World View: By Providing Food That Averts a Famine, Charities Protect Dictators from the People's Wrath. So Is It Best to Cut out the Middleman and Help Individual Africans Directly?

By Wrong, Michela | New Statesman (1996), May 24, 2004 | Go to article overview

World View: By Providing Food That Averts a Famine, Charities Protect Dictators from the People's Wrath. So Is It Best to Cut out the Middleman and Help Individual Africans Directly?


Wrong, Michela, New Statesman (1996)


It arrives every couple of months, an airmail letter, fragile as tissue paper, with exotic stamp and hesitantly spelt address. The notepaper is decorated with roses and lace. The message, with its juxtaposition of politeness and passion, always slightly unsettles me, although by now I should know better. "Dear Mum," the letter usually starts, although sometimes it begins "My darling". "I hope you are well. I am studying hard. But oh, the longing ..."

I have met her only once, my pining correspondent. She is Semret, a 19-year-old Eritrean student with glowing eyes, so petite she made me feel a hulking giant. Our relationship is entirely platonic, and very pragmatic. I send the books she needs for her university course; she confirms receipt. But nuance is the hardest thing to grasp when using a foreign language. Hence, I assume, the "life feels empty without you" and "I miss you too much" that top and tail her replies. I have a sneaky suspicion Semret is copying these sign-offs from the dusty Valentine's Day cards sold by newsagents in Asmara. But I am not about to correct her. I can remember the exasperation I felt when my French schoolteacher insisted that "Bons baisers" ("Love and kisses")--the only salutation I could spell with confidence--was not the right way to close a job application. It seemed a very tedious detail.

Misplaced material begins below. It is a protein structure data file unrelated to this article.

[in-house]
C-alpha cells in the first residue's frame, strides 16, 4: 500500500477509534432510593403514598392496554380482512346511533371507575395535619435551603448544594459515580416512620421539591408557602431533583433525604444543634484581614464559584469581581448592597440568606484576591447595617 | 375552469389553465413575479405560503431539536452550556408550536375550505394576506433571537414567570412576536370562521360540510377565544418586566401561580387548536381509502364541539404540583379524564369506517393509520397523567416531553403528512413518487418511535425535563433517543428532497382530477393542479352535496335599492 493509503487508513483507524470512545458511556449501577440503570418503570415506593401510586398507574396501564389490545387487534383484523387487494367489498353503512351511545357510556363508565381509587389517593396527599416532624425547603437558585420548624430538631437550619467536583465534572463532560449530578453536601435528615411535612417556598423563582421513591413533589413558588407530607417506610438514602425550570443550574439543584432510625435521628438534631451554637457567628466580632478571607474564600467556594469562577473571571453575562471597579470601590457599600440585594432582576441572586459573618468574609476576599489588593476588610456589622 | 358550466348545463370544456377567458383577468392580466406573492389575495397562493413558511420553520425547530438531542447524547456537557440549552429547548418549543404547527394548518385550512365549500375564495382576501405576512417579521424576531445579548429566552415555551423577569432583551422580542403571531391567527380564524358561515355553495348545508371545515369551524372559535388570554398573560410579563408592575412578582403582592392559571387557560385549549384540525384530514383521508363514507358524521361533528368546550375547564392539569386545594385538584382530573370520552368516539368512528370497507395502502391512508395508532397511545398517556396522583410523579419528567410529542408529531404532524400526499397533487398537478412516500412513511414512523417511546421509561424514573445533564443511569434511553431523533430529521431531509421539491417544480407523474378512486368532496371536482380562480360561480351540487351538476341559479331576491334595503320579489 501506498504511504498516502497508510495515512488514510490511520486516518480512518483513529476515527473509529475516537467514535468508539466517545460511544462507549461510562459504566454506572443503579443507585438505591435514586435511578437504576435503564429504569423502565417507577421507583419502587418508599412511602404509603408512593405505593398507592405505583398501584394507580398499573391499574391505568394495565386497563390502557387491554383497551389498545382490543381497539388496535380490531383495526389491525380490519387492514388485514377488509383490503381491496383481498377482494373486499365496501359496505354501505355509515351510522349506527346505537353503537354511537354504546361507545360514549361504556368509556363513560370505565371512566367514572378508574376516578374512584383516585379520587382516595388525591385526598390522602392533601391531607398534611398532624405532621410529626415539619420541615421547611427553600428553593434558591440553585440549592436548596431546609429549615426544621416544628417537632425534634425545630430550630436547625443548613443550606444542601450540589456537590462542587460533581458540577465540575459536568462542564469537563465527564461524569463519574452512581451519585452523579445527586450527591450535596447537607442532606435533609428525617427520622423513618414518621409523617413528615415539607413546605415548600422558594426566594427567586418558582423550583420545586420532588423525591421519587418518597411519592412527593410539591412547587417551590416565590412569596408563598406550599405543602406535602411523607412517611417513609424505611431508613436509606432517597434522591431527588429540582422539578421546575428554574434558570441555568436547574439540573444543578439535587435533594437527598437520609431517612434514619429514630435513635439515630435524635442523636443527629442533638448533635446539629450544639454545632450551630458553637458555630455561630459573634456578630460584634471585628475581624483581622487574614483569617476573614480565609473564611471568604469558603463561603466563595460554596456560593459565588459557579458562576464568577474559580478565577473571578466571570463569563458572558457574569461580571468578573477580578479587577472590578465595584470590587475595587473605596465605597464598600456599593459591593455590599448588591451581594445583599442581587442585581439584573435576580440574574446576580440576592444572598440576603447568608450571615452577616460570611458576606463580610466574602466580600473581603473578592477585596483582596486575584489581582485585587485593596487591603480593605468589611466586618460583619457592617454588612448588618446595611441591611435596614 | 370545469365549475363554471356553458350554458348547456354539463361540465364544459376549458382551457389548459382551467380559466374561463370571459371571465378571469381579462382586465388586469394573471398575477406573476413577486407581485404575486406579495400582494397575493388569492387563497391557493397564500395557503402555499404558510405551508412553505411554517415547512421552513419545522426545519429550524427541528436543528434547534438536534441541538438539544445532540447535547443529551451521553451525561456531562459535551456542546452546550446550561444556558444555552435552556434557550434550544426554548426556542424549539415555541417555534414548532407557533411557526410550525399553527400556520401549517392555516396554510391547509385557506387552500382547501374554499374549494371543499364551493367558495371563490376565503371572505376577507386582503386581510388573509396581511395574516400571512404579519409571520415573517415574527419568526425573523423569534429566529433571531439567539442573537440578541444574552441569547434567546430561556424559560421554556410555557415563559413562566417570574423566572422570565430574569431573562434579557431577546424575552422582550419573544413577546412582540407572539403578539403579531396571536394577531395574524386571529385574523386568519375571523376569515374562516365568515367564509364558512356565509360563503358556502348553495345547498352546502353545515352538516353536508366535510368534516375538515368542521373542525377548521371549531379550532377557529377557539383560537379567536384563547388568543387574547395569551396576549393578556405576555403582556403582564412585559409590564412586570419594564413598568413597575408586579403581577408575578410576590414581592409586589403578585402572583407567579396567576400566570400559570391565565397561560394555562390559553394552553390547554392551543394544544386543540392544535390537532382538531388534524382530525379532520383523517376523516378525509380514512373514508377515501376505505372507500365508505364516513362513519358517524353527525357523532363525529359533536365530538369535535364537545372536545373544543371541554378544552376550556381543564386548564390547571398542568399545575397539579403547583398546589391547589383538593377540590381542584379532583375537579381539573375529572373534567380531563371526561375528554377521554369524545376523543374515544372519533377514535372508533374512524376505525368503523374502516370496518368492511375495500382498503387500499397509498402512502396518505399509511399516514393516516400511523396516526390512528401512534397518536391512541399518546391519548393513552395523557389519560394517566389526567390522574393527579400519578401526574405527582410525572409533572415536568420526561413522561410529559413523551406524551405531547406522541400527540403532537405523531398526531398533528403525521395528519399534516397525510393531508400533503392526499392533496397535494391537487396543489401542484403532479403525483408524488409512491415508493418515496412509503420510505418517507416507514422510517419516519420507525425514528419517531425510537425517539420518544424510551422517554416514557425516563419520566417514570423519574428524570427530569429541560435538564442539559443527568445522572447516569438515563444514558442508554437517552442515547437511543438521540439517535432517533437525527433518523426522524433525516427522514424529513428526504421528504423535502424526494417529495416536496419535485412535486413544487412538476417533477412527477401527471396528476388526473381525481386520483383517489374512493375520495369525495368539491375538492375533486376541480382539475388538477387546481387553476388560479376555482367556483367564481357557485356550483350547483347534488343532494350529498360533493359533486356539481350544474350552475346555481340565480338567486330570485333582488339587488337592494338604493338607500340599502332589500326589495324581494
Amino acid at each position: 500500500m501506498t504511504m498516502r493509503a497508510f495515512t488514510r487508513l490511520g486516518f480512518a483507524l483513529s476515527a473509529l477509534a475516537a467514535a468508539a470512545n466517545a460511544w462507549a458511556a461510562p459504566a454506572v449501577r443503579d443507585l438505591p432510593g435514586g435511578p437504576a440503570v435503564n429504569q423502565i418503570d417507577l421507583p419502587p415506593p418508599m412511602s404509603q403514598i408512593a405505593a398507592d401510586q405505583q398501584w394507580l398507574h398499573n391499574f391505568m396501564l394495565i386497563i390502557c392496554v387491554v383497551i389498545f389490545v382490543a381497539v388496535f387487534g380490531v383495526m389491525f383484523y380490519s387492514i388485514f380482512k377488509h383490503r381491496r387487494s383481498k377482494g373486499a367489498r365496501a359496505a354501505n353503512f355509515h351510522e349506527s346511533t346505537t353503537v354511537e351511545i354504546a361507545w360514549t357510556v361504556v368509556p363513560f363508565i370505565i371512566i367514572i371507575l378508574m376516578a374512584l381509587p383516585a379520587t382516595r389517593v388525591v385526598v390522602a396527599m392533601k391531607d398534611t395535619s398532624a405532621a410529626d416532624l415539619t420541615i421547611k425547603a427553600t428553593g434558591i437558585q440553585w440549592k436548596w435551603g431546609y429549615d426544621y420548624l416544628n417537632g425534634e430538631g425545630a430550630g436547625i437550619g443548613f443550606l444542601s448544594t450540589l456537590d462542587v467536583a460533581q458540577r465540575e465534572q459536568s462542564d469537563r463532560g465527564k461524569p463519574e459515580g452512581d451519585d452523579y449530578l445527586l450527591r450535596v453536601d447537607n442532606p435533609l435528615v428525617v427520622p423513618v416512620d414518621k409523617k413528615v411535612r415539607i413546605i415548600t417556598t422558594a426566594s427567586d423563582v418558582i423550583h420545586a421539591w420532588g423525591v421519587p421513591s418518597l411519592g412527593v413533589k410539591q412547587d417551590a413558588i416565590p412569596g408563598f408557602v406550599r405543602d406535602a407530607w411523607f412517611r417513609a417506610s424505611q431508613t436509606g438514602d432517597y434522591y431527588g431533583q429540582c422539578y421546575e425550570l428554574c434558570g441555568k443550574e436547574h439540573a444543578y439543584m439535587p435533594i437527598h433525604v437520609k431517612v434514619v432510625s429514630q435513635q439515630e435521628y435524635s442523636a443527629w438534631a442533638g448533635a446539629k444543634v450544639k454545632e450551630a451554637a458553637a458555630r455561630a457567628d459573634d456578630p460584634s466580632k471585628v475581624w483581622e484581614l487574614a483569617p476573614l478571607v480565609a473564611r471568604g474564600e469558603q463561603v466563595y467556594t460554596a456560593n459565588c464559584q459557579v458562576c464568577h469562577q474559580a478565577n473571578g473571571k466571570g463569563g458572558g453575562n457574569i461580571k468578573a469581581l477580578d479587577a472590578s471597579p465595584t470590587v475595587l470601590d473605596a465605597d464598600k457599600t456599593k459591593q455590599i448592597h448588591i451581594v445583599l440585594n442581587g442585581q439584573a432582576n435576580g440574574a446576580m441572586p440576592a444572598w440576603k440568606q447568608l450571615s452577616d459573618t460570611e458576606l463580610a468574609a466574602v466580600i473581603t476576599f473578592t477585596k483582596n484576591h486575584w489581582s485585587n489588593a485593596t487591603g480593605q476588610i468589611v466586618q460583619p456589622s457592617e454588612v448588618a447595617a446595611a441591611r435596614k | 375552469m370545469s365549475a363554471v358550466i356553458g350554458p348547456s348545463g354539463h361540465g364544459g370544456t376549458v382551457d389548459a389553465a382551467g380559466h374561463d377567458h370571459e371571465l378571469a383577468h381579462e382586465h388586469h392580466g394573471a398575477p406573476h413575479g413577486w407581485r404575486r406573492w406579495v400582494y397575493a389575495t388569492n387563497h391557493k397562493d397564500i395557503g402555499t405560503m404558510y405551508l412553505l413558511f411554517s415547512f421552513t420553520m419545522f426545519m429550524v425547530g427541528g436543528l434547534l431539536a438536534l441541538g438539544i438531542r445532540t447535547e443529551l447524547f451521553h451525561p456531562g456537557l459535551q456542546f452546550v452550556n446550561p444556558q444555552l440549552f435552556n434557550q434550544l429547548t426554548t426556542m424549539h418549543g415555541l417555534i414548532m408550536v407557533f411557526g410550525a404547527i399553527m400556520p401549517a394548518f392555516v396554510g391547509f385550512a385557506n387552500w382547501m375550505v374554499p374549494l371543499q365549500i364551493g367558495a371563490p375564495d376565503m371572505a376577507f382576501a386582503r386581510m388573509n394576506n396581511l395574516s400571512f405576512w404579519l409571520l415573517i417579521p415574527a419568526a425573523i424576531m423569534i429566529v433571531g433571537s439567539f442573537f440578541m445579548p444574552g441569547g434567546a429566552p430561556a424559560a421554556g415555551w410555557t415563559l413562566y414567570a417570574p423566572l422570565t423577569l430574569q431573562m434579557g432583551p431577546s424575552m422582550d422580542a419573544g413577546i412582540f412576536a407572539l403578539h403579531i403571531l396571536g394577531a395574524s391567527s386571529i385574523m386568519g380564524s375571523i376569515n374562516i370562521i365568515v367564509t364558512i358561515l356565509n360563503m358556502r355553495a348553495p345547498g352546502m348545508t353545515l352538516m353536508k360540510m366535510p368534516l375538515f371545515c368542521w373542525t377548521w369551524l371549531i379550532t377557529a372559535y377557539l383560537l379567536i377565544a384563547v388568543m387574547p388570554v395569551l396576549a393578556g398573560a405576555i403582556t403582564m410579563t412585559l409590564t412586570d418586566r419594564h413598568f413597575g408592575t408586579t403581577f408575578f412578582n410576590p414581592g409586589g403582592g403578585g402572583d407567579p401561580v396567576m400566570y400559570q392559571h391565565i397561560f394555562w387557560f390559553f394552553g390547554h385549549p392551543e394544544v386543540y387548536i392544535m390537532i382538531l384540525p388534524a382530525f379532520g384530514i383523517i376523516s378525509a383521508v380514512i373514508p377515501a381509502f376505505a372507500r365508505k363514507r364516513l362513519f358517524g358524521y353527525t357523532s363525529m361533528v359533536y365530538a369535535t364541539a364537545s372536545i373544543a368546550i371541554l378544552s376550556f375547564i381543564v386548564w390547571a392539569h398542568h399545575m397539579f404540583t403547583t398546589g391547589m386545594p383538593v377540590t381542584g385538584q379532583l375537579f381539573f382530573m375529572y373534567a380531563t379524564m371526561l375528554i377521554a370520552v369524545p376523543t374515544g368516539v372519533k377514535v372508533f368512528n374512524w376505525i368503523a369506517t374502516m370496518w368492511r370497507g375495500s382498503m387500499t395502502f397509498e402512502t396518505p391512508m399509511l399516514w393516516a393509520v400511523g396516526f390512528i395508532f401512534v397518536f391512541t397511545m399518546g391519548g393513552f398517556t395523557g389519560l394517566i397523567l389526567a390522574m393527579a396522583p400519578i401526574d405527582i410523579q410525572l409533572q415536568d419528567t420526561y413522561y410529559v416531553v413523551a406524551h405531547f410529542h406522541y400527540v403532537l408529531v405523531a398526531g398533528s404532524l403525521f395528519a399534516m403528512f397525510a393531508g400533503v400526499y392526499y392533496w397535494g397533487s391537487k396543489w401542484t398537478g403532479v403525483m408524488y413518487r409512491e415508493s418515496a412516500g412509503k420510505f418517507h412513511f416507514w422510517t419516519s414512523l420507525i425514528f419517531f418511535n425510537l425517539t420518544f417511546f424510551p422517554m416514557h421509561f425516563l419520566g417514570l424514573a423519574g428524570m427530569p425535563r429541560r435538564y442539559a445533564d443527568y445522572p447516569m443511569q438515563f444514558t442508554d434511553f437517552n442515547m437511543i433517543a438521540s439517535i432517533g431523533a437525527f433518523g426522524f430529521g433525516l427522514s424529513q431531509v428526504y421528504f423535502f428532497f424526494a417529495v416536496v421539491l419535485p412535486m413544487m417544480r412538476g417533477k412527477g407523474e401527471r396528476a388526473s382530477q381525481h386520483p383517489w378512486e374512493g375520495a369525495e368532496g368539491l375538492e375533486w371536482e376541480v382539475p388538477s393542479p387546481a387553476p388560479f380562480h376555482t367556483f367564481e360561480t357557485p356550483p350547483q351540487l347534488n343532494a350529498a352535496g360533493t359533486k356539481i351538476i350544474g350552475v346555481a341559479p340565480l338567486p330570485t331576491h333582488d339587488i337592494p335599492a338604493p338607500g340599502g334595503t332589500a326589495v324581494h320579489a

Semret represents a new stage in my attempt to spread--at however paltry a level--my western privileges around the developing world. Any expatriate who has lived in Africa faces the same challenge. Every day, you are confronted by deprivation so extreme that you will be for ever able to stride past London's rough sleepers without feeling a twinge of guilt. You want to help, but how?

My generosity towards the Oxfams and Concerns of this world dried up early on. It wasn't because I suspected them of corruption. Nor because I feared most of my donations would be spent on white men's salaries, though that is still often the case. The longer I spent in Africa, the more convinced I became that these charities were destroying the thing they professed to want: accountable government. Provide the water that prevents a cholera outbreak, the food that averts a famine, and you protect a regime from the people's wrath, allowing a brutal dictator to live another day.

So what was left? Most of us expatriates reverted to direct aid. Cut out the middleman and help those you've come into contact with: former secretaries, cleaners, cooks and drivers. It's small stuff, but through the extended family, an entire community may benefit as a result. …

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